[By the way, this is my 50th 3QD essay, by my count. I have encountered many interesting ideas and intelligent and gracious people through the site. It’s been a wonderful partnership.]
Luxuriating in human ignorance was once a classy fad. Overeducated literary types would read Schopenhauer and Kierkegaard and Dostoevsky and Nietzsche, and soak themselves in the quite intelligent conclusion that ultimate reality cannot be known by Terran primates, no matter how many words they use. They would dwell on the suspicion that anything these primates conceive will be skewed by social, sexual, economic, and religious preconceptions and biases; that the very idea that there is an ultimate reality, with a definable character, may very well be a superstition forced upon us by so humble a force as grammar; that in an absurd life bounded on all sides by illusion, the very best a Terran primate might do is to at least be honest with itself, and compassionate toward its colleagues, so that we might all get through this thing together.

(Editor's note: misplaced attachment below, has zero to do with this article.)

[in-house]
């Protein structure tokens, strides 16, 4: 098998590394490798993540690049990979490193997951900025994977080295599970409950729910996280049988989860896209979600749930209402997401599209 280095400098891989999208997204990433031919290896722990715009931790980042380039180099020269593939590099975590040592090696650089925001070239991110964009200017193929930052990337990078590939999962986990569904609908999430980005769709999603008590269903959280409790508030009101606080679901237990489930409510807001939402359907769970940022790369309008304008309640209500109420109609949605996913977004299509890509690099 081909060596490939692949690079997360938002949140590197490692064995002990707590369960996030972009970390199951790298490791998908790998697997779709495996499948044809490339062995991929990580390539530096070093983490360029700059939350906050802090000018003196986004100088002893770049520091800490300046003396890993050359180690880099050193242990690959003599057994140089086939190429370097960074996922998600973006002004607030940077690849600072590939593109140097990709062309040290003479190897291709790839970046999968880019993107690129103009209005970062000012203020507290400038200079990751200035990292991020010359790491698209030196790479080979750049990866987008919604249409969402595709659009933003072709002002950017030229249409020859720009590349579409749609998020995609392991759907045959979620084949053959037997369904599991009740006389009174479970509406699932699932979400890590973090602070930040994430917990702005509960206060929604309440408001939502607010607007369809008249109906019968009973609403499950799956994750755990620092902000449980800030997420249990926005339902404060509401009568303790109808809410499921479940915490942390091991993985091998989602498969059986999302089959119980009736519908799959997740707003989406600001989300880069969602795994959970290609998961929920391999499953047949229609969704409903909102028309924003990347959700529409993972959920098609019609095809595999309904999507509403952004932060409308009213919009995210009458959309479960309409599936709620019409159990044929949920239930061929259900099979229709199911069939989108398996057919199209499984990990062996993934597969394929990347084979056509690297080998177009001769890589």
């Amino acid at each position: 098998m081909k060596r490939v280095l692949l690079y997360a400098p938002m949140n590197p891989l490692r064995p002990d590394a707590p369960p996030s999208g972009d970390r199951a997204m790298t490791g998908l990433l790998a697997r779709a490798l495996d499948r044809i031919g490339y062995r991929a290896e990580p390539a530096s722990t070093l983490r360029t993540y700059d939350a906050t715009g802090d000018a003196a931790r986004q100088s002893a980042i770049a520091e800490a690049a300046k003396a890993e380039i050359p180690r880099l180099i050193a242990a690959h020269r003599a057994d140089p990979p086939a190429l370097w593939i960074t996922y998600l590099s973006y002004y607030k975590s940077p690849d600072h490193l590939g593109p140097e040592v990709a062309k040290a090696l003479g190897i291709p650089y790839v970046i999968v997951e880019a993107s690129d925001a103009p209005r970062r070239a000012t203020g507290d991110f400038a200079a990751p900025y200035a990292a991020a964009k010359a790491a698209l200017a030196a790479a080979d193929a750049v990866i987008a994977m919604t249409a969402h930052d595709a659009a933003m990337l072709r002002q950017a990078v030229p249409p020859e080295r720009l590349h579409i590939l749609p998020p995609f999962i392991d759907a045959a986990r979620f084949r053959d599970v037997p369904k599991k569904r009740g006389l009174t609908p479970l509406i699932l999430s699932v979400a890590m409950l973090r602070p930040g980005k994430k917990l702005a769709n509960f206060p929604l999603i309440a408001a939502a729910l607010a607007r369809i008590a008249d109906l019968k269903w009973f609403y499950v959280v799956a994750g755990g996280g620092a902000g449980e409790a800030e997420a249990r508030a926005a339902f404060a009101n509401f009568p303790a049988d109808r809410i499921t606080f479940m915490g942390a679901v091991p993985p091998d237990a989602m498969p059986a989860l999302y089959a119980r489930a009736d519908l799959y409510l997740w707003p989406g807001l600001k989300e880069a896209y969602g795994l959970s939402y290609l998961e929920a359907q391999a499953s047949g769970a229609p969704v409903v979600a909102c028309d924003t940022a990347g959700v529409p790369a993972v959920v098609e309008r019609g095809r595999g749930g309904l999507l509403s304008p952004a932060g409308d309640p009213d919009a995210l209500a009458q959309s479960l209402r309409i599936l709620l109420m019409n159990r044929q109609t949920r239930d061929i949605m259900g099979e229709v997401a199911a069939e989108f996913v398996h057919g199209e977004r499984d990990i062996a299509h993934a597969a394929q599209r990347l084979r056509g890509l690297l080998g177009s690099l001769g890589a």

But classy fads fade. Indeed, one seemingly inviolable law of philosophical thinking is that any forthright declaration of human ignorance will be followed by a systematic explanation of that ignorance, decorated with special terms and diagrams. We just can’t let it go. Aristotle began his Metaphysics with the claim that all men by nature desire to know, and we would be right to quibble a bit: maybe some men do and some men don’t, and maybe some women also desire to know, and some don’t, and perhaps the most sensible thing to say is that many people like to pretend to know — which would have made for a much more promising beginning to his treatise, come to think of it. But we weren’t there, and Aristotle chugged on ahead as a man who desired to know everything except his own limits.